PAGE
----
Now when Queen Sundran, from within, heard Rasalu's voice, its sweetness pierced her heart, so that she immediately sent out alms by the hand of her maid-servant. But when the maiden came to the gate and saw the exceeding beauty of Rasalu, standing outside, fair in face and form, she fainted away, dropping the alms upon the ground.

Then once more Rasalu sang, and again his voice fell sweetly on Queen Sundran's ears, so that she sent out more alms by the hand of another maiden. But she also fainted away at the sight of Rasalu's marvellous beauty.

Then Queen Sundran rose, and came forth herself, fair and stately. She chid the maidens, gathered up the broken alms, and setting the food aside, filled the plate with jewels and put it herself into Rasalu's hands, saying proudly,

"Since when have the earrings been thine?
Since when wert thou made a faqir?
What arrow from Love's bow has struck thee?
What seekest thou here?
Do you beg of all women you see,
Or only, fair Jogi, of me?"

And Rasalu, in his Jogi's habit, bent his head towards her, saying softly,

"A day since the earrings were mine,
A day since I turned a faqir;
But yesterday Love's arrow struck me;
I seek nothing here!
I beg nought of others I see,
But only, fair Sundran, of thee!"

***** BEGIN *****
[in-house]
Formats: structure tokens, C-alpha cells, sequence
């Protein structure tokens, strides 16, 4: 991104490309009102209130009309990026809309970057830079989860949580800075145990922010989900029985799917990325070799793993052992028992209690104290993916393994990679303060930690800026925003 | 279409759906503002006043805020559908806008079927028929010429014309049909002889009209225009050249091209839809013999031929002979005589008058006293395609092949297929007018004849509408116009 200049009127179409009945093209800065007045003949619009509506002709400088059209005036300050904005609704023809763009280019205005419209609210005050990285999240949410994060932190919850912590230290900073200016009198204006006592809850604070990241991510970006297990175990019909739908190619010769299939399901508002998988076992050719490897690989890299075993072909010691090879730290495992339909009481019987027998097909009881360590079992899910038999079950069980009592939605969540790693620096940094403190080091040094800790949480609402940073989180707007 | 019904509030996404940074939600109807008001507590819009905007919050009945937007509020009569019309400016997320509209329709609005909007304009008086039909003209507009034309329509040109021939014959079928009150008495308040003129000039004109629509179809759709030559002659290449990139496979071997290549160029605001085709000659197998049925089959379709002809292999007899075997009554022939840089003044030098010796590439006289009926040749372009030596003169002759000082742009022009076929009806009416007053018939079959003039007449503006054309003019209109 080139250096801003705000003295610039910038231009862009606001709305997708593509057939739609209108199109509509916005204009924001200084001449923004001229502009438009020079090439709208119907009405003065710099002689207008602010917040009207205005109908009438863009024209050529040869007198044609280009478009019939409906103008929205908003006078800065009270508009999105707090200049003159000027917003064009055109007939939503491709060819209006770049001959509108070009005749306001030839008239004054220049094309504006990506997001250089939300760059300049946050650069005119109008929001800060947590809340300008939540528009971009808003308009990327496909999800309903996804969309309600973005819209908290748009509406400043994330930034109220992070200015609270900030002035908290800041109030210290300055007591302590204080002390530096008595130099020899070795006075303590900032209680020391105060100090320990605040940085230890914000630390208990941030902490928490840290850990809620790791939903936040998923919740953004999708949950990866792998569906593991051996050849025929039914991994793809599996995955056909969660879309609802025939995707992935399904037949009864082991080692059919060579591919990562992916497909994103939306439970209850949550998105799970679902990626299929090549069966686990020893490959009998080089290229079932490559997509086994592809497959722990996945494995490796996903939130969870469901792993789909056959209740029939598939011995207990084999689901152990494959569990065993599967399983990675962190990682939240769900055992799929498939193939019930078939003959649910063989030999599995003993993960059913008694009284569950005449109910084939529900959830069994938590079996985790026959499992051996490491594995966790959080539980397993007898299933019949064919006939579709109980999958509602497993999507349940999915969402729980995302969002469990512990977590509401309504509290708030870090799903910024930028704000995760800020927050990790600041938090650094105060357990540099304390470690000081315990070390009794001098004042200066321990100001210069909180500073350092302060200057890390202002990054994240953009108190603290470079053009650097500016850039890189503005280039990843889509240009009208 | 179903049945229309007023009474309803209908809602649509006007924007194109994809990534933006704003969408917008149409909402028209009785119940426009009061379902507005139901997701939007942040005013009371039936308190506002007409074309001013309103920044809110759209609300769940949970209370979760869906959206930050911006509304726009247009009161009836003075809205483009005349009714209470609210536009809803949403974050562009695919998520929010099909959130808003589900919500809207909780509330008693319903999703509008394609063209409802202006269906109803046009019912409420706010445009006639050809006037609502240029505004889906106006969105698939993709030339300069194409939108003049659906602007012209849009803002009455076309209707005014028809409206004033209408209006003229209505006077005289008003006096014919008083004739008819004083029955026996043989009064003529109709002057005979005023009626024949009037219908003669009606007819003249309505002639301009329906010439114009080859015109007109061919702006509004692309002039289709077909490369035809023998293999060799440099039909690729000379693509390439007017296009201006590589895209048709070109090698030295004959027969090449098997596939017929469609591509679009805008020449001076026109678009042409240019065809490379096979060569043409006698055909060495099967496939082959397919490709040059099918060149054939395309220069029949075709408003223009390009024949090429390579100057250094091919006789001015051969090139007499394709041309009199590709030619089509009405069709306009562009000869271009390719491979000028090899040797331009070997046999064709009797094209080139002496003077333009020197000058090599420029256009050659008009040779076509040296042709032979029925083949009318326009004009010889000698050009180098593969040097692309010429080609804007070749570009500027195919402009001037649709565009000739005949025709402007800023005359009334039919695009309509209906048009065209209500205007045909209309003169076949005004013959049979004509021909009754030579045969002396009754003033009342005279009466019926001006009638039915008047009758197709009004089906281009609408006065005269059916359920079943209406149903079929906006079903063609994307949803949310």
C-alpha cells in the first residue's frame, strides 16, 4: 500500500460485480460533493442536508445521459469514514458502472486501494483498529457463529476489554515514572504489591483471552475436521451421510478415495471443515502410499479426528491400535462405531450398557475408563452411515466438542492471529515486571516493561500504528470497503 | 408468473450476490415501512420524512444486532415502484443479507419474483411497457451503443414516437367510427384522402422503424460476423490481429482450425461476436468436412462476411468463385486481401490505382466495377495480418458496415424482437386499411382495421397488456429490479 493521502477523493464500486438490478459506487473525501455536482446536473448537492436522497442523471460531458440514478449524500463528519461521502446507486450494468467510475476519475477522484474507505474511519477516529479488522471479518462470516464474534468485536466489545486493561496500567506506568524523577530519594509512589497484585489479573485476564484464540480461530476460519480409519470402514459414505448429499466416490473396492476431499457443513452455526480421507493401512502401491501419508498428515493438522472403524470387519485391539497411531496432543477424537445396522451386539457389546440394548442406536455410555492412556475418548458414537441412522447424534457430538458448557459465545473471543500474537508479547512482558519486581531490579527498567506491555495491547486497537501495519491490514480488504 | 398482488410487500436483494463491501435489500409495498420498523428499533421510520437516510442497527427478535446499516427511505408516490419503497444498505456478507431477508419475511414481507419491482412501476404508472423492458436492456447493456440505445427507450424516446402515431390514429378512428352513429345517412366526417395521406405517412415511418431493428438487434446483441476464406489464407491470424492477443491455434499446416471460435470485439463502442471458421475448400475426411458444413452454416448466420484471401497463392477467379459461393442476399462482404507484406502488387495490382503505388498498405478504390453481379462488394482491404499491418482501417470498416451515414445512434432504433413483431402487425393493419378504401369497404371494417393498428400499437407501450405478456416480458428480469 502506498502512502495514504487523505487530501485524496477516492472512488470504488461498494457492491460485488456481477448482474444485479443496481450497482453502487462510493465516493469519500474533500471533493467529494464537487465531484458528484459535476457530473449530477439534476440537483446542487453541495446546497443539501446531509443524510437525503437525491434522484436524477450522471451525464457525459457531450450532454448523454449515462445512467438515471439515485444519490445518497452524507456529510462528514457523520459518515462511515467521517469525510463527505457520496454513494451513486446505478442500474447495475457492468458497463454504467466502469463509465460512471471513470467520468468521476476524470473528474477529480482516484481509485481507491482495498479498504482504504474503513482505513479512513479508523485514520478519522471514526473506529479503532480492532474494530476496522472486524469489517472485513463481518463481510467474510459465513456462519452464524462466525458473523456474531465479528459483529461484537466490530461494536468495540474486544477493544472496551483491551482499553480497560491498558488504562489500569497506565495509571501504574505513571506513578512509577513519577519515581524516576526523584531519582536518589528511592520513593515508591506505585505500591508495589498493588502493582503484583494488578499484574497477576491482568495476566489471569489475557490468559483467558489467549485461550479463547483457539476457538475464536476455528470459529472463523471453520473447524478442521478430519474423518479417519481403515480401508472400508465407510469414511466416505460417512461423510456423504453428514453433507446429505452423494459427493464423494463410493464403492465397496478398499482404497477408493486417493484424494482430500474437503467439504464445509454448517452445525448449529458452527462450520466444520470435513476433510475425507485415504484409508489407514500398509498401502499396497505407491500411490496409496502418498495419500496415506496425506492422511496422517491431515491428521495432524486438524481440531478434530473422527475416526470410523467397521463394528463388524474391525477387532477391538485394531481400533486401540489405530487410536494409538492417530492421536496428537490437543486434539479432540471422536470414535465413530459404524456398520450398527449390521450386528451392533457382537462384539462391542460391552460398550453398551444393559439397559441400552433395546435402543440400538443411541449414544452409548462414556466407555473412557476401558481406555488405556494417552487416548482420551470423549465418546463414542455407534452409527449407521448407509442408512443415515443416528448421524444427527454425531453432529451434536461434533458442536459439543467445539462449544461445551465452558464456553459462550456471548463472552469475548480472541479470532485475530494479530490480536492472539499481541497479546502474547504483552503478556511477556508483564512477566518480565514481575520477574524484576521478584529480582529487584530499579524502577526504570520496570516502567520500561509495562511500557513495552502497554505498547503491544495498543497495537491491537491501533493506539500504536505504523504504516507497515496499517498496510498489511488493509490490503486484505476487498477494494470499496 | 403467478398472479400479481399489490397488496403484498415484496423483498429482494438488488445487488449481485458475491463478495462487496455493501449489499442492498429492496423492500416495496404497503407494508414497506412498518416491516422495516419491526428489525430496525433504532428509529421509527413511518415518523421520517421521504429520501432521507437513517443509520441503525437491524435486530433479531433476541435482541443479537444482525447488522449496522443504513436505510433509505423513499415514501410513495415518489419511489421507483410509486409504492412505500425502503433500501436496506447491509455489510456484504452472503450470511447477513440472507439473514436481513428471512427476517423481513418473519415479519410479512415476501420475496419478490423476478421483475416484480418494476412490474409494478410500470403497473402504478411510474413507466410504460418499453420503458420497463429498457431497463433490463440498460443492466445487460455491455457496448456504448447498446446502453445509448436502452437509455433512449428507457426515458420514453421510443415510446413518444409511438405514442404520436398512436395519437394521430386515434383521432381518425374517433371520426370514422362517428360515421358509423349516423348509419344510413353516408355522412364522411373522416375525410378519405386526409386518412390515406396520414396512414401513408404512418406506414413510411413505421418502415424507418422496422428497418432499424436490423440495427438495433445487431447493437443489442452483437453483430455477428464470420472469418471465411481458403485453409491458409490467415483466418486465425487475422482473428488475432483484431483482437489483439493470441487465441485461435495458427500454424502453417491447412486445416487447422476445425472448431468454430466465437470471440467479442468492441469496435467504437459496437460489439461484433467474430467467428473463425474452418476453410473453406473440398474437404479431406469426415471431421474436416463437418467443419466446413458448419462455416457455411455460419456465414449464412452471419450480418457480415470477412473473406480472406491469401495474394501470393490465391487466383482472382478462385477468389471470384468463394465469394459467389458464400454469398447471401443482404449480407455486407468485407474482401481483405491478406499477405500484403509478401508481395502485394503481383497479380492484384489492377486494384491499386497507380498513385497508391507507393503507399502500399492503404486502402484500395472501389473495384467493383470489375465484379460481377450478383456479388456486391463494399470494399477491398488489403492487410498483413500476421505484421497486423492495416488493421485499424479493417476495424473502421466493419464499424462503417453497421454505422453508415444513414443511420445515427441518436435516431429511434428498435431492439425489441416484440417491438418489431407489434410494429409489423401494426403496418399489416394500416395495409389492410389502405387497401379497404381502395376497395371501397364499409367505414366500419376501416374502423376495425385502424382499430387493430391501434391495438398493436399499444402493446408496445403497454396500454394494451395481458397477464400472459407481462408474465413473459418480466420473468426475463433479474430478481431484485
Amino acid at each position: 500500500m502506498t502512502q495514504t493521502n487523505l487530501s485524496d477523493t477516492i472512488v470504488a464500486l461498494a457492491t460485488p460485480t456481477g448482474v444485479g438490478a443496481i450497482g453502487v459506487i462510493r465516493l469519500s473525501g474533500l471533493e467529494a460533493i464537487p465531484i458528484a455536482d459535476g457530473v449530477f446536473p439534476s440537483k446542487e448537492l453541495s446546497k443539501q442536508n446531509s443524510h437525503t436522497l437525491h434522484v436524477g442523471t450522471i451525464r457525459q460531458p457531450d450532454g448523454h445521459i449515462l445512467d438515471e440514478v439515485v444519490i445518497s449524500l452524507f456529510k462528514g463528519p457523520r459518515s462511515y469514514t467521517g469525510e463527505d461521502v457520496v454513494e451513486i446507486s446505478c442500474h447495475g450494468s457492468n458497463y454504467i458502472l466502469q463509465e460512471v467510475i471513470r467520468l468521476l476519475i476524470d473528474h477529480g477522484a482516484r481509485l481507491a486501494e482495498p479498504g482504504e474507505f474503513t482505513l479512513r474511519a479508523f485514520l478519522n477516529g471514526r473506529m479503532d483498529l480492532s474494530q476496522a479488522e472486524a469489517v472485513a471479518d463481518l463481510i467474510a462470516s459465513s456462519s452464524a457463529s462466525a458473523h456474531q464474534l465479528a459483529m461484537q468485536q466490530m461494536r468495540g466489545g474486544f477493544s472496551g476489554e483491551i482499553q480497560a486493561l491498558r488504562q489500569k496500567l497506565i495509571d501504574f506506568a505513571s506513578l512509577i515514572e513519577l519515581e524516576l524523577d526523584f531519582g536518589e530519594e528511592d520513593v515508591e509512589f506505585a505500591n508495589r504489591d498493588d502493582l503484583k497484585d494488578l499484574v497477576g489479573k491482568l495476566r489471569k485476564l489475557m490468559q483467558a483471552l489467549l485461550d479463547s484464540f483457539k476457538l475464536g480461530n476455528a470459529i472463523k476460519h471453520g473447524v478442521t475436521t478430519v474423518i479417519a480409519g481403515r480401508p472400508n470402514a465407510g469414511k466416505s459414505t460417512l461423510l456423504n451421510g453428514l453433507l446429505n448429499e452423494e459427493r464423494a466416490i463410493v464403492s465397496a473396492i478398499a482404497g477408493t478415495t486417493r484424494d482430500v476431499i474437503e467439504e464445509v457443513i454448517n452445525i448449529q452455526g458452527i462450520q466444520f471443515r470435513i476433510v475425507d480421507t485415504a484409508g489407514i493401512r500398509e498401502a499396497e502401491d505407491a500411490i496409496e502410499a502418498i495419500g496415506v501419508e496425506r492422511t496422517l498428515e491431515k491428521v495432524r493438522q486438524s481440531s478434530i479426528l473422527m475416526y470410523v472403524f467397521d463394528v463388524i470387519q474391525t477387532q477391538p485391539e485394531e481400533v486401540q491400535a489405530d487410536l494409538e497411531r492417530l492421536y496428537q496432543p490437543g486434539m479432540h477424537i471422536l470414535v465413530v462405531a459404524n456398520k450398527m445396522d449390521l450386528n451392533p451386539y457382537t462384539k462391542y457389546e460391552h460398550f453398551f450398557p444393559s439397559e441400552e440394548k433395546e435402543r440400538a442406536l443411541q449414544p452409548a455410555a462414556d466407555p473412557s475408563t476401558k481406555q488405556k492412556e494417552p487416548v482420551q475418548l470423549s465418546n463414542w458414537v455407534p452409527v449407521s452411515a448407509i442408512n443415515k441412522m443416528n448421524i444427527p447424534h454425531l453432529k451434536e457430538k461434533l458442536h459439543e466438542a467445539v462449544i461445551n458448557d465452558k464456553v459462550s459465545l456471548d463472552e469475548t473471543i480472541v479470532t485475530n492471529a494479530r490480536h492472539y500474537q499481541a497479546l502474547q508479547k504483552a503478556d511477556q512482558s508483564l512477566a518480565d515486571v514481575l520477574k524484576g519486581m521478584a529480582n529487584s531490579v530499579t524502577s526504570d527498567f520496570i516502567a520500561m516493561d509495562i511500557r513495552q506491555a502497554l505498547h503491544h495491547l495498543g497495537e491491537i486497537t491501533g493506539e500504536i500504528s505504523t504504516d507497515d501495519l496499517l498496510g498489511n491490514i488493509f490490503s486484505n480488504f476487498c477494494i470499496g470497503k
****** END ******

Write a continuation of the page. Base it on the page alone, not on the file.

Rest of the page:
Now, when Rasalu returned to his master with the plate full of jewels, the old Jogi was sorely astonished and bade him take them back, and ask for food instead. So Rasalu returned to the gate, and sang,

"Alack! At thy threshold I stand,
Drawn from far by the fame of thy charms;
Fair Sundran, with generous hand,
Give the earring-decked beggar an alms!"

Then Queen Sundran rose up, proud and beautiful, and coming to the gate, said softly,

"No beggar thou! The quiver of thy mouth
Is set with pearly shafts; its bow is red
As rubies rare. Though ashes hide thy youth,
Thine eyes, thy colour, herald it instead!
Deceive me not — pretend no false desire —
But ask the secret alms thou dost require."

But Rasalu smiled a scornful smile, saying,

"Fair Queen! What though the quiver of my mouth
Be set with glistening pearls and rubies red?
I trade not jewels, east, west, north, or south;
Take back thy gems, and give me food instead.